The controversial statue in Tekoa
The controversial statue in Tekoa


The story was portrayed as a struggle between the religious and secular residents of Tekoa, and presented the challenges of living together as uneasy and even impossible. But apparently the residents themselves see things differently.


"This is not a struggle of religious vs. secular; it is a legitimate debate within our joint community. Among those who oppose the statue are several seculars, and at the same time some of the supporters are religious," says Adam Tzachi, a resident of Tekoa.


According to Tzachi, the debate within the community on the matter is a fruitful one, and the man who decided to harm the statue is known to generally act abnormally.


"It is acceptable and legitimate, just like in any community, to have differences of opinion on various issues. Unfortunately, the media enjoys presenting the polarity and showing things as if they were a war between religious and secular crowds for rating purposes," says Tzachi.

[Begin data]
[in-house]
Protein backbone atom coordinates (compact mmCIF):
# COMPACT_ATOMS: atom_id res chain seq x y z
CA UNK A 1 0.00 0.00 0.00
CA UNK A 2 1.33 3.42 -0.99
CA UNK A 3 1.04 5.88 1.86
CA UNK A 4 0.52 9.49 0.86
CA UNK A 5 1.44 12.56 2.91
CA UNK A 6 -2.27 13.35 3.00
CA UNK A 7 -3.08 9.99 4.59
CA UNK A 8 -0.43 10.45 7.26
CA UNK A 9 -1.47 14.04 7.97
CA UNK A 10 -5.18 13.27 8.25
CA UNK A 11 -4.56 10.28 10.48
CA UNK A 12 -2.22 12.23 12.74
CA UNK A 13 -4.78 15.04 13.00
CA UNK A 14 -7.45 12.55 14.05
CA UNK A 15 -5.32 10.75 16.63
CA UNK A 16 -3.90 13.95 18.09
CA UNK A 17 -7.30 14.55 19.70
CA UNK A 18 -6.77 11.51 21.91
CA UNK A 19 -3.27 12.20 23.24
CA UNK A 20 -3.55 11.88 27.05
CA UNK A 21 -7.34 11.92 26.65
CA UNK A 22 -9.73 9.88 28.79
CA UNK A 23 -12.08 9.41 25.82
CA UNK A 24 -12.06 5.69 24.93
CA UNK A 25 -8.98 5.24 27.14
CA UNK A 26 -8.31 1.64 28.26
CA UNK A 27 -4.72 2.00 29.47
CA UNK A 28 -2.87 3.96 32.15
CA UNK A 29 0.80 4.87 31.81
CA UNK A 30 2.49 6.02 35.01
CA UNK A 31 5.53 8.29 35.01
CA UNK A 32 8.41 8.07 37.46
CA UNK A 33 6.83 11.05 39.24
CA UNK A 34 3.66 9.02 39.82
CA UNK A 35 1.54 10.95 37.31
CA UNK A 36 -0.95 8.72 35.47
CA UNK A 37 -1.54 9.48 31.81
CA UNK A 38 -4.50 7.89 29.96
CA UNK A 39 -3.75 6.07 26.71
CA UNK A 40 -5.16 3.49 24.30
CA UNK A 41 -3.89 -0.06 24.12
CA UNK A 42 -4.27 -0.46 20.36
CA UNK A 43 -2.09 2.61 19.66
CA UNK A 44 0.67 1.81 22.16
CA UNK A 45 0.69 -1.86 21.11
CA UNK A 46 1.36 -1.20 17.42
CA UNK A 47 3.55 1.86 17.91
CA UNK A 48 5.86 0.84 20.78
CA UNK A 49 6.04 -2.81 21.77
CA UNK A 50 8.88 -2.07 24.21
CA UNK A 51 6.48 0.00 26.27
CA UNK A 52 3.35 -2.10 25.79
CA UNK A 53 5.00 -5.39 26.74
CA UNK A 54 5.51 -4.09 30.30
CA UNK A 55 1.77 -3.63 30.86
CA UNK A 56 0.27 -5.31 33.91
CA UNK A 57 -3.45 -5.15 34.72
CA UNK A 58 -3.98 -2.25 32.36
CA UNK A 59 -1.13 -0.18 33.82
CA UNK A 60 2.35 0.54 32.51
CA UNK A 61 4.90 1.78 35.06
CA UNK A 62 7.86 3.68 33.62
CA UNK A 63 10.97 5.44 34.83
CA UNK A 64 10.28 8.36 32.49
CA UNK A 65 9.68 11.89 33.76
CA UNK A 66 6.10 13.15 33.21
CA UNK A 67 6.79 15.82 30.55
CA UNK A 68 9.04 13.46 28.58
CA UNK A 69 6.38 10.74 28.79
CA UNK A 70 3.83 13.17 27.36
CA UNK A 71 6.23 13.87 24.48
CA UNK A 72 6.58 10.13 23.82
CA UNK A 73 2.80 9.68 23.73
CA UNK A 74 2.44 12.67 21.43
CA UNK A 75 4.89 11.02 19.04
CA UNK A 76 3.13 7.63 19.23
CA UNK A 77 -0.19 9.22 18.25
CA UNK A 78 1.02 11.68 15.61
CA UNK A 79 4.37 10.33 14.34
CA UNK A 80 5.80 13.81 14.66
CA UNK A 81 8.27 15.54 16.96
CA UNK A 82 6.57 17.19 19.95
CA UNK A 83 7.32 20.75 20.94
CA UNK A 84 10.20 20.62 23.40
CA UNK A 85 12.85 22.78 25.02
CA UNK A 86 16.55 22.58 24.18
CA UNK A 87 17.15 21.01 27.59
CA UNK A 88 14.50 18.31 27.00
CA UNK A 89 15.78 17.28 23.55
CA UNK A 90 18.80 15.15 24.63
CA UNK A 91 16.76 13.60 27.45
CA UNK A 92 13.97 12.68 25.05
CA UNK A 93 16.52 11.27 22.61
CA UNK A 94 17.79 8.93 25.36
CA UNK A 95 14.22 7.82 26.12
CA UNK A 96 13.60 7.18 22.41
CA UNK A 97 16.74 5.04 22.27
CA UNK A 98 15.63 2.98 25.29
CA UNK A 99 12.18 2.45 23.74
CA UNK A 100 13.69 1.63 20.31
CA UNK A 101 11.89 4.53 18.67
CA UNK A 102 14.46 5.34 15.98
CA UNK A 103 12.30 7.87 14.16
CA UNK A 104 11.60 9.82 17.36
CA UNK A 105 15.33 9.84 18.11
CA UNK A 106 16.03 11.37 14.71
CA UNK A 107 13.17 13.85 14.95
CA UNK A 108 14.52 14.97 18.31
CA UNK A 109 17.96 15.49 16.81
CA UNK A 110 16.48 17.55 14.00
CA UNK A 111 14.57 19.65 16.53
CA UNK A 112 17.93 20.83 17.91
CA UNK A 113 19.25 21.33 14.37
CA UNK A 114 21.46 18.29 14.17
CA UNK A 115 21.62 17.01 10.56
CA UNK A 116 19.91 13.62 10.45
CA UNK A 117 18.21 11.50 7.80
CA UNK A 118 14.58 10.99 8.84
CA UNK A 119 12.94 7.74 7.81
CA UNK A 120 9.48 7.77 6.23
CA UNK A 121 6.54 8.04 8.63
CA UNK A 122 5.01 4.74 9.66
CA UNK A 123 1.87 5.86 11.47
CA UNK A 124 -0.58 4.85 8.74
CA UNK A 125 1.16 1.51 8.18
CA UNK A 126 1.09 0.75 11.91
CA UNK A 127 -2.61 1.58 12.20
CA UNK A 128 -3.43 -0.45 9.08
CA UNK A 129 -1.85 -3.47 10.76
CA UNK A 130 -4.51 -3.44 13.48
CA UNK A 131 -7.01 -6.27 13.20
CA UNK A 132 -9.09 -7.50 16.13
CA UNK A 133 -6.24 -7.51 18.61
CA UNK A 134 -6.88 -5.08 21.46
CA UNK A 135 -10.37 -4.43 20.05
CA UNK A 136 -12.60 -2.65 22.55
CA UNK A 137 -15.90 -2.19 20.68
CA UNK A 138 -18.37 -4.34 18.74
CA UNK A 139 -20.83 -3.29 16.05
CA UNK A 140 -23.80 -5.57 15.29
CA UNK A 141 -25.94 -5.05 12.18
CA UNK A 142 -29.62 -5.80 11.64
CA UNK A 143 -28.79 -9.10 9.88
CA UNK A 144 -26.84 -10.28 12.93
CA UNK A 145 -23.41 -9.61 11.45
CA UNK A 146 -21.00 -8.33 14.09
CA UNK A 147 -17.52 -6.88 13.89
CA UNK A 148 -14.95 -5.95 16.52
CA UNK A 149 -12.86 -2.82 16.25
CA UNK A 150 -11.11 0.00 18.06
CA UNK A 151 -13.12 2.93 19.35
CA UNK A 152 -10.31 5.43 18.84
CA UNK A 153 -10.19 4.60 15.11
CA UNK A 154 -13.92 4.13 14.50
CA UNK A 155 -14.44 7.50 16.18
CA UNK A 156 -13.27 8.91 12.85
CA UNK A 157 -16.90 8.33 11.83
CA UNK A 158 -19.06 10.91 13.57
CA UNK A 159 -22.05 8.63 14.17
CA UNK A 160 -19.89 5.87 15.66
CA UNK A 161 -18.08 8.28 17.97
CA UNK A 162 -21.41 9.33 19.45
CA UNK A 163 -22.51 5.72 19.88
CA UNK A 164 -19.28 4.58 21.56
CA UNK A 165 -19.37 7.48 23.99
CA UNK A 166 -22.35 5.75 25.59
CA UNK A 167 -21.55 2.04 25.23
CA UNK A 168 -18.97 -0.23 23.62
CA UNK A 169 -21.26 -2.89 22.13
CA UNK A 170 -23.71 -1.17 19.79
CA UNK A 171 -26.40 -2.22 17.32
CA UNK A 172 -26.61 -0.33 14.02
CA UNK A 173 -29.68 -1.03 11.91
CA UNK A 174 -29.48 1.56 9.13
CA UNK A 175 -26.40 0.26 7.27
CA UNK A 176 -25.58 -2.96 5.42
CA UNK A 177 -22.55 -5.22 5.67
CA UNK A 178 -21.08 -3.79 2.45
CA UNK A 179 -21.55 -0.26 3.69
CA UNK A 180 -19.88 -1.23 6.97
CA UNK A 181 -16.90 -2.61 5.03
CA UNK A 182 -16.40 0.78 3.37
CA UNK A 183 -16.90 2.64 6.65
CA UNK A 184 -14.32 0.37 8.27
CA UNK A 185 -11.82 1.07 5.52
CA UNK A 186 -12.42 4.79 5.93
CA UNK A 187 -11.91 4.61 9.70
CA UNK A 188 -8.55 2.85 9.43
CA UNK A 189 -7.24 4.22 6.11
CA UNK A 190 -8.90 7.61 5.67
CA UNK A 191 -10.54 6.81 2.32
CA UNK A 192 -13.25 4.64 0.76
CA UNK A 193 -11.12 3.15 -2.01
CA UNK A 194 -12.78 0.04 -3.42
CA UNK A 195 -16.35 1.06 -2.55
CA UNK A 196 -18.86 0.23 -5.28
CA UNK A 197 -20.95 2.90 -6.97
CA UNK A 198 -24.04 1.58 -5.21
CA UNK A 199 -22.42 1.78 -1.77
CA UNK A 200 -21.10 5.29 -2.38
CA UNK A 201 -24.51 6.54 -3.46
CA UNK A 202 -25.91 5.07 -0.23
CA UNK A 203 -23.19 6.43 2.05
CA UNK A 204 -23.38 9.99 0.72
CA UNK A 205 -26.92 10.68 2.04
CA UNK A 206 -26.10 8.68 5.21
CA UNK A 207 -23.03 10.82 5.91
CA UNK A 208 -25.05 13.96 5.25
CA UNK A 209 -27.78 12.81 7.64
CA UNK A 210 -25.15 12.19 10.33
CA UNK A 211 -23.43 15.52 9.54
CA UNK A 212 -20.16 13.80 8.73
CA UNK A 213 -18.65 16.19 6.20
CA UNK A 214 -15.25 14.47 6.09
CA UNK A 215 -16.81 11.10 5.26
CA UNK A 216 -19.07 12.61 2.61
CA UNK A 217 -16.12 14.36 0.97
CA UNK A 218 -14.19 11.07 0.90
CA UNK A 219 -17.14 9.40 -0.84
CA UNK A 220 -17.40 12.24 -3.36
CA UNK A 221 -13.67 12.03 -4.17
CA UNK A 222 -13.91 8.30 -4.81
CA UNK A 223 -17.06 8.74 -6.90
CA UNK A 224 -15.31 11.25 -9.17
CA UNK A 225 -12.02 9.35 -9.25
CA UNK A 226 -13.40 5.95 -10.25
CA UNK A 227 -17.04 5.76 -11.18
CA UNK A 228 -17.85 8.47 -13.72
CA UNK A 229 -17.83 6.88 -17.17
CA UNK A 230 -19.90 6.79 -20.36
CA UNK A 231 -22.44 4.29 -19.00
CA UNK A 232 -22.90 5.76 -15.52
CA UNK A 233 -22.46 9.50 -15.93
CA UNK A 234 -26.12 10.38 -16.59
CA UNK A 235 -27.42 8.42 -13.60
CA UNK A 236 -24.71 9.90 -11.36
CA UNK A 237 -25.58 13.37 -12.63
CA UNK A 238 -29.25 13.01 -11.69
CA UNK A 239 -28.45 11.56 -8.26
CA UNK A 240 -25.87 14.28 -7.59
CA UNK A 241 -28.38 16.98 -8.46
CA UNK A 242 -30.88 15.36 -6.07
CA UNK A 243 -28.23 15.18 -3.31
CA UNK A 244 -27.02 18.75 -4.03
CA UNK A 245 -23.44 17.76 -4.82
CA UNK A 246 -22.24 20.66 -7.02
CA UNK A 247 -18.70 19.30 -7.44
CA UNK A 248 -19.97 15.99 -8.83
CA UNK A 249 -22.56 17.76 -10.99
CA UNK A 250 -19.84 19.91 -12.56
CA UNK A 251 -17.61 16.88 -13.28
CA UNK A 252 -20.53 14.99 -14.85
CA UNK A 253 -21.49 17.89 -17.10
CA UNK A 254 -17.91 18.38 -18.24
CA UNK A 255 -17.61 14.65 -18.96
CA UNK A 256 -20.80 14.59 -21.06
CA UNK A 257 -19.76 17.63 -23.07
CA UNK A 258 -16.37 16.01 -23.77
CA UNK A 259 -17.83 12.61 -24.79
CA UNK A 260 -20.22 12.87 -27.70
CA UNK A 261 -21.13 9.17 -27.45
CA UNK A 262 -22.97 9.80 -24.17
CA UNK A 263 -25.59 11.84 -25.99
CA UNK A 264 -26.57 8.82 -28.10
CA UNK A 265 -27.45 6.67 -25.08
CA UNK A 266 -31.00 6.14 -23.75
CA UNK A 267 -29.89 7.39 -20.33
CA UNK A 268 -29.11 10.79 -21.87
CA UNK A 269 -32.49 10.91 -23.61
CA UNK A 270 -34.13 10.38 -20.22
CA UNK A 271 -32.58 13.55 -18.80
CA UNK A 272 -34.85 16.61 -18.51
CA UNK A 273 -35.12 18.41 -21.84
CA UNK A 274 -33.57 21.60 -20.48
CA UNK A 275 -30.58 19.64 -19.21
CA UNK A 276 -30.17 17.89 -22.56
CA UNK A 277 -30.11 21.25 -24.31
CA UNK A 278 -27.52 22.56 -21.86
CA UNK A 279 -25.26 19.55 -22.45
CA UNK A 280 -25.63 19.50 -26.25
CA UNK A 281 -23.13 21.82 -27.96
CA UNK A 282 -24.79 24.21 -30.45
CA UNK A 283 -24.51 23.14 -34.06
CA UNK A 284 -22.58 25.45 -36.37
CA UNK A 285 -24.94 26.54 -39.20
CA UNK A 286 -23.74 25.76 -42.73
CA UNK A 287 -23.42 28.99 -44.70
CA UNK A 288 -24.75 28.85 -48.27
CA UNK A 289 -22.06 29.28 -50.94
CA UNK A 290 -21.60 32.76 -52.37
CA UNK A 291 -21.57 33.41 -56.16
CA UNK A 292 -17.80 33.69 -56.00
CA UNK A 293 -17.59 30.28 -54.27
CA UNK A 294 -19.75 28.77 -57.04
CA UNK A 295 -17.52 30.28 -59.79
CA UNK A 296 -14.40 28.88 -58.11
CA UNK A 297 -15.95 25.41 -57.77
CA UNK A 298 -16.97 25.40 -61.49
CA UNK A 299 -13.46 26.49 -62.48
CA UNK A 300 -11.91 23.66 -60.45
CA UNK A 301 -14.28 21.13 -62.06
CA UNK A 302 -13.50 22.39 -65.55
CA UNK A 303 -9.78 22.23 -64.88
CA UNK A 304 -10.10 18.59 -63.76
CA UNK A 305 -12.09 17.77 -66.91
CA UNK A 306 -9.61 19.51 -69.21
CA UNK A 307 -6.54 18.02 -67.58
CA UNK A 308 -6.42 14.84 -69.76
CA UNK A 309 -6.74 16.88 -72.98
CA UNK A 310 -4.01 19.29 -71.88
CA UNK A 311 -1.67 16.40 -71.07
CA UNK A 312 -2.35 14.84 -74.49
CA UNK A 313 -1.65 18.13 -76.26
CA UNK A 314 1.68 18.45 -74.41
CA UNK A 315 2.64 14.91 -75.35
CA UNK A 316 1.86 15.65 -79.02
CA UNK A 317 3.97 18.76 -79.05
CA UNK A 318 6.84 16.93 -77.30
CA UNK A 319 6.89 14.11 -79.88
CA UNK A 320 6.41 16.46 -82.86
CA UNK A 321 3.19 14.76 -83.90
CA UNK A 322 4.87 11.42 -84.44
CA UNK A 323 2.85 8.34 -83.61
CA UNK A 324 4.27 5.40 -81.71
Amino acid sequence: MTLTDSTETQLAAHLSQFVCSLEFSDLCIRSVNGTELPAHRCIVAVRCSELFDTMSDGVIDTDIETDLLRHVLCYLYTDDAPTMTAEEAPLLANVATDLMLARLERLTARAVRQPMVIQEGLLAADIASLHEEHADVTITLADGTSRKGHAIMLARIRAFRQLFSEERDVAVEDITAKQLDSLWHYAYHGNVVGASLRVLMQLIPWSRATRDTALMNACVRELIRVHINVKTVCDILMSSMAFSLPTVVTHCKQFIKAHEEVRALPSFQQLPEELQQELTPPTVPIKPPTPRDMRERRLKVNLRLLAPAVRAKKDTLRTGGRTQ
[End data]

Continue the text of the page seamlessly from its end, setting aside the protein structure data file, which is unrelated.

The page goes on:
He points out that the act of one madman was presented as part of the debate among the town's residents, which according to him is far from true.


Seeking understanding and compassion

"Someone from Kfar Saba contacted us a few weeks ago and expressed her desire to establish a mixed community," says Ayelet Meridor of "Mirkam" – an organization that incorporates some 30 assorted communities and works towards strengthening and unifying them though various ways.


"I suggested, first of all, that she finds out if there are in fact people who are interested in that. Within the hour she called back thrilled to say that one simple message that was sent through several WhatsApp groups led to 97 families that expressed an interest and will to be part of such a community."


According to her, integrated communities are being established in several locations around the country, and not only in specific towns. "This is not necessarily a matter of geography, but a matter of coming together and wanting to belong," claims Meridor.